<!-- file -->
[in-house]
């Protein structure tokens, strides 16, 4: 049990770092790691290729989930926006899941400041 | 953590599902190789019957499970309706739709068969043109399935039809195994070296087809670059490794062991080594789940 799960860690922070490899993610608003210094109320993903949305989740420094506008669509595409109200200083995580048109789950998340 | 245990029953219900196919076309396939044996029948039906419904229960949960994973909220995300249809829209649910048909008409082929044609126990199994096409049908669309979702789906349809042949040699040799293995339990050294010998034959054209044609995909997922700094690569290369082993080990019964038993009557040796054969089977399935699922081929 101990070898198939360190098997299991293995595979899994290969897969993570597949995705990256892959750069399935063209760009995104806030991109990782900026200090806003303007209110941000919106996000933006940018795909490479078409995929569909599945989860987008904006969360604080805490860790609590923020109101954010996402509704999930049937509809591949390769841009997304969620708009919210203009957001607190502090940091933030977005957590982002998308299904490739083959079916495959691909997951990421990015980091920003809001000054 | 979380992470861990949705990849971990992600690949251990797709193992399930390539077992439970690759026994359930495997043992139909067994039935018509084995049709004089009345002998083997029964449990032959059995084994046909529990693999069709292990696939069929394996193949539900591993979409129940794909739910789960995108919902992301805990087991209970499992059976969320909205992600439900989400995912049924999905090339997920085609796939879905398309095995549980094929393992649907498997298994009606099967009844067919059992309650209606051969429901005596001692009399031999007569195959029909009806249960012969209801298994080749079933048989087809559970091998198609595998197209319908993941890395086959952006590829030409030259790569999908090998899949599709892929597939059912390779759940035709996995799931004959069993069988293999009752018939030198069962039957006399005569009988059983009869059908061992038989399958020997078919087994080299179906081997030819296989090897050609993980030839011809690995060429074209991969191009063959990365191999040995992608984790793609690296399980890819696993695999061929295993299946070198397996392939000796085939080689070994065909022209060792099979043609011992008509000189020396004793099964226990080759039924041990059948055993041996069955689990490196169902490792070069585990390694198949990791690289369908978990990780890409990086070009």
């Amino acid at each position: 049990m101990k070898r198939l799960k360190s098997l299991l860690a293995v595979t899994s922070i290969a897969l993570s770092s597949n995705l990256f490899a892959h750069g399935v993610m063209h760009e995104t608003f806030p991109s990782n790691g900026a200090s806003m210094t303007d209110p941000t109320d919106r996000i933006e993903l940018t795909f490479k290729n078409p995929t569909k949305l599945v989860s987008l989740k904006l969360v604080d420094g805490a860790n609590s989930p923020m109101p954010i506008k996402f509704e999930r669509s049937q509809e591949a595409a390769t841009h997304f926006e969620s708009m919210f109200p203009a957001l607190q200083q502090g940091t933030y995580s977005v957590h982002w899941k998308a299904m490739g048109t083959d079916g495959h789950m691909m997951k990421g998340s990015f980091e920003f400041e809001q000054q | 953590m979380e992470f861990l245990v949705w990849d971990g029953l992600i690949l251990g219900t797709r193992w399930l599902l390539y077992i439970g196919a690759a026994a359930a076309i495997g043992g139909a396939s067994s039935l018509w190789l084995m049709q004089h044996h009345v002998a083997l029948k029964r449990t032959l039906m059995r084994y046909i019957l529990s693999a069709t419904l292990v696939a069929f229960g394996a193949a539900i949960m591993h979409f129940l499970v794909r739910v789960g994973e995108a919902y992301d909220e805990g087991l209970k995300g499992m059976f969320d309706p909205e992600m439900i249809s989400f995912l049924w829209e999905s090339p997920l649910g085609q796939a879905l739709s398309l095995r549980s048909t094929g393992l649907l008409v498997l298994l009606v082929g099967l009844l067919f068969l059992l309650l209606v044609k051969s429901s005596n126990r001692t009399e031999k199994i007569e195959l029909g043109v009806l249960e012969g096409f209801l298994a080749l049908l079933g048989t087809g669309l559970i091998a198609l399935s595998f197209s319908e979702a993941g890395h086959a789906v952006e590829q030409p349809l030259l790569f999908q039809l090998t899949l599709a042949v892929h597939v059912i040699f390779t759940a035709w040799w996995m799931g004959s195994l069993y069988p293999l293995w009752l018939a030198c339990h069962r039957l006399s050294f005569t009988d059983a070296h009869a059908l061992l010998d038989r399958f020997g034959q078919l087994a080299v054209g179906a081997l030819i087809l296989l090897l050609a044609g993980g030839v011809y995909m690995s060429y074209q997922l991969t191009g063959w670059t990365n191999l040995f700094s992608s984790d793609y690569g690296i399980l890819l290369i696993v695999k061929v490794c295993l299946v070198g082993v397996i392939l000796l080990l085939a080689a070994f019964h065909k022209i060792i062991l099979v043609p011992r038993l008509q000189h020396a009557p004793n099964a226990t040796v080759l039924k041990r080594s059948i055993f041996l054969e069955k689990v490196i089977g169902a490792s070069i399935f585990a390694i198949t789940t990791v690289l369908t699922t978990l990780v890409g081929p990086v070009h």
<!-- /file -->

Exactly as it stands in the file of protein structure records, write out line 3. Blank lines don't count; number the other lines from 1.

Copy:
């Amino acid at each position: 049990m101990k070898r198939l799960k360190s098997l299991l860690a293995v595979t899994s922070i290969a897969l993570s770092s597949n995705l990256f490899a892959h750069g399935v993610m063209h760009e995104t608003f806030p991109s990782n790691g900026a200090s806003m210094t303007d209110p941000t109320d919106r996000i933006e993903l940018t795909f490479k290729n078409p995929t569909k949305l599945v989860s987008l989740k904006l969360v604080d420094g805490a860790n609590s989930p923020m109101p954010i506008k996402f509704e999930r669509s049937q509809e591949a595409a390769t841009h997304f926006e969620s708009m919210f109200p203009a957001l607190q200083q502090g940091t933030y995580s977005v957590h982002w899941k998308a299904m490739g048109t083959d079916g495959h789950m691909m997951k990421g998340s990015f980091e920003f400041e809001q000054q | 953590m979380e992470f861990l245990v949705w990849d971990g029953l992600i690949l251990g219900t797709r193992w399930l599902l390539y077992i439970g196919a690759a026994a359930a076309i495997g043992g139909a396939s067994s039935l018509w190789l084995m049709q004089h044996h009345v002998a083997l029948k029964r449990t032959l039906m059995r084994y046909i019957l529990s693999a069709t419904l292990v696939a069929f229960g394996a193949a539900i949960m591993h979409f129940l499970v794909r739910v789960g994973e995108a919902y992301d909220e805990g087991l209970k995300g499992m059976f969320d309706p909205e992600m439900i249809s989400f995912l049924w829209e999905s090339p997920l649910g085609q796939a879905l739709s398309l095995r549980s048909t094929g393992l649907l008409v498997l298994l009606v082929g099967l009844l067919f068969l059992l309650l209606v044609k051969s429901s005596n126990r001692t009399e031999k199994i007569e195959l029909g043109v009806l249960e012969g096409f209801l298994a080749l049908l079933g048989t087809g669309l559970i091998a198609l399935s595998f197209s319908e979702a993941g890395h086959a789906v952006e590829q030409p349809l030259l790569f999908q039809l090998t899949l599709a042949v892929h597939v059912i040699f390779t759940a035709w040799w996995m799931g004959s195994l069993y069988p293999l293995w009752l018939a030198c339990h069962r039957l006399s050294f005569t009988d059983a070296h009869a059908l061992l010998d038989r399958f020997g034959q078919l087994a080299v054209g179906a081997l030819i087809l296989l090897l050609a044609g993980g030839v011809y995909m690995s060429y074209q997922l991969t191009g063959w670059t990365n191999l040995f700094s992608s984790d793609y690569g690296i399980l890819l290369i696993v695999k061929v490794c295993l299946v070198g082993v397996i392939l000796l080990l085939a080689a070994f019964h065909k022209i060792i062991l099979v043609p011992r038993l008509q000189h020396a009557p004793n099964a226990t040796v080759l039924k041990r080594s059948i055993f041996l054969e069955k689990v490196i089977g169902a490792s070069i399935f585990a390694i198949t789940t990791v690289l369908t699922t978990l990780v890409g081929p990086v070009h």